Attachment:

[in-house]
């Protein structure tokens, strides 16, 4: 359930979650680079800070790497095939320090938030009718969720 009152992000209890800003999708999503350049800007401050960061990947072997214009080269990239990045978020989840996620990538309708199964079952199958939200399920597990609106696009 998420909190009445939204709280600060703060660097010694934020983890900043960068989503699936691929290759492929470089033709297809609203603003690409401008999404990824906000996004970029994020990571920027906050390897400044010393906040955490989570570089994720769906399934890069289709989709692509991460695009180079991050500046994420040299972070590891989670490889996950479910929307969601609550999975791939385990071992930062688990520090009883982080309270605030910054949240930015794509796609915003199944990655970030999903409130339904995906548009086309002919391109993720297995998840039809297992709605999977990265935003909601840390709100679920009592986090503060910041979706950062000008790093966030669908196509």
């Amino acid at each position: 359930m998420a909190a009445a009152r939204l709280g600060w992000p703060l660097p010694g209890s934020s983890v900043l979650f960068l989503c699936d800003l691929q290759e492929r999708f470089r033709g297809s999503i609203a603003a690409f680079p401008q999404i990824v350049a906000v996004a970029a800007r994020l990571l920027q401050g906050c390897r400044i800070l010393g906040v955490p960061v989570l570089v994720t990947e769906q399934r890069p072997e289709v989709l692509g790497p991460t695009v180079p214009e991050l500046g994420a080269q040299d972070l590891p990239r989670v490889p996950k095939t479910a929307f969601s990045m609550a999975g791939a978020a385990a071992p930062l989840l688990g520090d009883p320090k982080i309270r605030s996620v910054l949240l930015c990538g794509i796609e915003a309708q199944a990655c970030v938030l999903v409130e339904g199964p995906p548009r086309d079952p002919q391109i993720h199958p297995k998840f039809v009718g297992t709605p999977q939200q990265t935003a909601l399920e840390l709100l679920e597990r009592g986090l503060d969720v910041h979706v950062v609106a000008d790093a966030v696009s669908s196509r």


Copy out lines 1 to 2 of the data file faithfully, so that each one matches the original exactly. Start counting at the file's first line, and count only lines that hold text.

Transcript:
[in-house]
């Protein structure tokens, strides 16, 4: 359930979650680079800070790497095939320090938030009718969720 009152992000209890800003999708999503350049800007401050960061990947072997214009080269990239990045978020989840996620990538309708199964079952199958939200399920597990609106696009 998420909190009445939204709280600060703060660097010694934020983890900043960068989503699936691929290759492929470089033709297809609203603003690409401008999404990824906000996004970029994020990571920027906050390897400044010393906040955490989570570089994720769906399934890069289709989709692509991460695009180079991050500046994420040299972070590891989670490889996950479910929307969601609550999975791939385990071992930062688990520090009883982080309270605030910054949240930015794509796609915003199944990655970030999903409130339904995906548009086309002919391109993720297995998840039809297992709605999977990265935003909601840390709100679920009592986090503060910041979706950062000008790093966030669908196509």